COVID relief bill diminishes school choice opportunities for American families

Despite the fact that the relief package provides an upcoming $54 billion to flow into the K-12 public school system, it severely undercuts non-public schools.

Nicole Russell Texas US

The US Congress passed a COVID relief bill that will dampen the efforts of school choice advocates, removing the flexibility that state Governors had to fund school choice under the previous CARES Act.

Despite the fact that the relief package provides an upcoming $54 billion to flow into the K-12 public school system, it severely undercuts non-public schools, like charter schools—even though, according to the American Federation for Children, "77 percent of parents with school age children in public school want more school choice."

Corey A. DeAngelis, Adjunct Scholar at Cato Institute, recently named on the Forbes "30 under 30" list of influential people, sounded the alarm on social media.

"The COVID relief bill prohibits governors from funding students directly instead of institutions," DeAngelis wrote.

According to the bill, Congress approved over $50 billion for public schools, despite the fact that for much of 2020, many of these schools remained physically closed and schools and unions opted to teach children via virtual classrooms, a poor substitute for in-person learning.

However, had the Governors Emergency Education Relief (GEER) fund been replenished, an "innovative education policy that was included in the CARES Act," they could have had the ability to expand school choice opportunities in their state so families' school choices could be adequately funded.

"Congress has restricted the use of those funds to prevent Governors from using them to create or augment educational choice programs in their states," a statement from the American Federation for Children reads.

Many of the country's non-public schools--charter, private, and religious—schools safely and responsibly re-opened during the COVID pandemic, whereas most traditional public schools had to remain closed. Many families could have used relief earmarked directly for them, creating a federal tax credit, enabling them to use a non-traditional public school for their children.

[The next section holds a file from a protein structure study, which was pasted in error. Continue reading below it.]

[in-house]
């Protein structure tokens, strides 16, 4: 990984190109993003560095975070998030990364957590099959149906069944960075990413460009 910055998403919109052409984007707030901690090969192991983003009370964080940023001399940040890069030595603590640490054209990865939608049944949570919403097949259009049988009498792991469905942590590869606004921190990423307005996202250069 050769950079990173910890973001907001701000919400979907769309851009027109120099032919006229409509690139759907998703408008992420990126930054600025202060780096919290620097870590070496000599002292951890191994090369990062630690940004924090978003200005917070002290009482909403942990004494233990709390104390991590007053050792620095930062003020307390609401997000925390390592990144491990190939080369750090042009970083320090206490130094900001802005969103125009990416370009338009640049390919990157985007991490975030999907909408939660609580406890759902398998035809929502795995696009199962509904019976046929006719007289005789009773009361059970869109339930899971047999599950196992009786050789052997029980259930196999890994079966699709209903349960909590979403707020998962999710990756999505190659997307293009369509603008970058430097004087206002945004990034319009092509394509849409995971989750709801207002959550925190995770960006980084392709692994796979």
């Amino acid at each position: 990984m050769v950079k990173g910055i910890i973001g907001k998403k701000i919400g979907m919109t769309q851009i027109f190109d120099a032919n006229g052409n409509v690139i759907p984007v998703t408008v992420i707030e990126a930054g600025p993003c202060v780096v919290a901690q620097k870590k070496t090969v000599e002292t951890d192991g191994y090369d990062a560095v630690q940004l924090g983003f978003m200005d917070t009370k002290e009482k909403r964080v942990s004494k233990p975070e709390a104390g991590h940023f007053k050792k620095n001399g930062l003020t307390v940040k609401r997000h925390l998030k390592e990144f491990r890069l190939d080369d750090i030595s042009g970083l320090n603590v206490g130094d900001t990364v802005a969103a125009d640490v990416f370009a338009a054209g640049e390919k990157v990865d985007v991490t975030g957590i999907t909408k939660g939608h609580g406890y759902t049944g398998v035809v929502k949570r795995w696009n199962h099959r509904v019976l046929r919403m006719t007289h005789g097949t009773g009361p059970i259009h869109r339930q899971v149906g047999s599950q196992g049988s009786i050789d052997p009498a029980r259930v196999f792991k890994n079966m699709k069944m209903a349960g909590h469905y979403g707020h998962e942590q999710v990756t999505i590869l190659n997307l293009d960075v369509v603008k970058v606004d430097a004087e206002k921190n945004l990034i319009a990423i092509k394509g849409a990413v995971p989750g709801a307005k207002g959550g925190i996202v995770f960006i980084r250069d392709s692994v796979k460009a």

John Schilling, President of the American Federation for Children, said in a statement, "Considering 77 percent of parents with school-aged children in public school support school choice, this was a huge missed opportunity. America's students – especially those from lower income, working class, and special needs families who have been most harmed by the pandemic—deserved better. This is a matter of social justice and we will continue to assist families and students across America convince state and federal policymakers to empower them directly and put their interests first."

"Governors in states like Oklahoma, New Hampshire, and South Carolina  decided to use GEER dollars from the previous stimulus to fund students directly.

That decision is not permitted this time around," DeAngelis tweeted.

The pandemic hit US schools particularly hard, forcing many to close out of fear for spreading the virus, despite the fact that studies show children rarely are infected with or are carriers of COVID-19. Even though experts have suggested for months that schools should open in-person, many remained close, acting as another jump off point for sparking a debate about school choice. DeAngelis often advocates that students should be funded, not schools, and thus allowing parents to take those student-labeled funds and send that student where he best fits, not just whatever public school is in his district.

There are other education provisions in the stimulus bill that include, among other things, simplifying the federal financial aid application process, expanding the number of students eligible for federal aid, forgiving over $1 billion in federal loans held by HBCUs, and reversing the ban on Pell grants for prisoners.


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